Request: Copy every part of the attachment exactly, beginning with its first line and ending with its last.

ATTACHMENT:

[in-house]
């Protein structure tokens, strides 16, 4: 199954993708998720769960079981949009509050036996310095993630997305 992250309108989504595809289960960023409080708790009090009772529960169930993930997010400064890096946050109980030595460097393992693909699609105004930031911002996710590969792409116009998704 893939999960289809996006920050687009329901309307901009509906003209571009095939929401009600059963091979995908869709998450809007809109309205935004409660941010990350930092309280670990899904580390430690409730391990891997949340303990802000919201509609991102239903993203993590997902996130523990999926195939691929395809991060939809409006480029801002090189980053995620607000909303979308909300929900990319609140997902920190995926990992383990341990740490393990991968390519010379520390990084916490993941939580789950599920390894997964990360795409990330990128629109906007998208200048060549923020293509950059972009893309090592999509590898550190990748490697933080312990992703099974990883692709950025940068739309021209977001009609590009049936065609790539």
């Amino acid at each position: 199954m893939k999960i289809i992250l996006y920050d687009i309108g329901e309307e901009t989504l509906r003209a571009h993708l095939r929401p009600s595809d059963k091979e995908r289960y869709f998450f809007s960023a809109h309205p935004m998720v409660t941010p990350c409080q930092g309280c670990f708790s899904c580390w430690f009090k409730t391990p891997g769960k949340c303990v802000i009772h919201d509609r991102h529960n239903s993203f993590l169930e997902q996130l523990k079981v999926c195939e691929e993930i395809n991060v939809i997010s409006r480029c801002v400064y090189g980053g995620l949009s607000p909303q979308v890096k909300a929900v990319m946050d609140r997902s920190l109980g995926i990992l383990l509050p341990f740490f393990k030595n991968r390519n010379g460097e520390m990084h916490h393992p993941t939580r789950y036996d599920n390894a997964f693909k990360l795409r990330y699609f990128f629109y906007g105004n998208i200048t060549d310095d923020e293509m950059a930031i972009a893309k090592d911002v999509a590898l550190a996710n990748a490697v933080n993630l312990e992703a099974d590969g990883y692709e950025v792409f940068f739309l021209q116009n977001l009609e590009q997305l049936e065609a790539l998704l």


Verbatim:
[in-house]
């Protein structure tokens, strides 16, 4: 199954993708998720769960079981949009509050036996310095993630997305 992250309108989504595809289960960023409080708790009090009772529960169930993930997010400064890096946050109980030595460097393992693909699609105004930031911002996710590969792409116009998704 893939999960289809996006920050687009329901309307901009509906003209571009095939929401009600059963091979995908869709998450809007809109309205935004409660941010990350930092309280670990899904580390430690409730391990891997949340303990802000919201509609991102239903993203993590997902996130523990999926195939691929395809991060939809409006480029801002090189980053995620607000909303979308909300929900990319609140997902920190995926990992383990341990740490393990991968390519010379520390990084916490993941939580789950599920390894997964990360795409990330990128629109906007998208200048060549923020293509950059972009893309090592999509590898550190990748490697933080312990992703099974990883692709950025940068739309021209977001009609590009049936065609790539």
């Amino acid at each position: 199954m893939k999960i289809i992250l996006y920050d687009i309108g329901e309307e901009t989504l509906r003209a571009h993708l095939r929401p009600s595809d059963k091979e995908r289960y869709f998450f809007s960023a809109h309205p935004m998720v409660t941010p990350c409080q930092g309280c670990f708790s899904c580390w430690f009090k409730t391990p891997g769960k949340c303990v802000i009772h919201d509609r991102h529960n239903s993203f993590l169930e997902q996130l523990k079981v999926c195939e691929e993930i395809n991060v939809i997010s409006r480029c801002v400064y090189g980053g995620l949009s607000p909303q979308v890096k909300a929900v990319m946050d609140r997902s920190l109980g995926i990992l383990l509050p341990f740490f393990k030595n991968r390519n010379g460097e520390m990084h916490h393992p993941t939580r789950y036996d599920n390894a997964f693909k990360l795409r990330y699609f990128f629109y906007g105004n998208i200048t060549d310095d923020e293509m950059a930031i972009a893309k090592d911002v999509a590898l550190a996710n990748a490697v933080n993630l312990e992703a099974d590969g990883y692709e950025v792409f940068f739309l021209q116009n977001l009609e590009q997305l049936e065609a790539l998704l």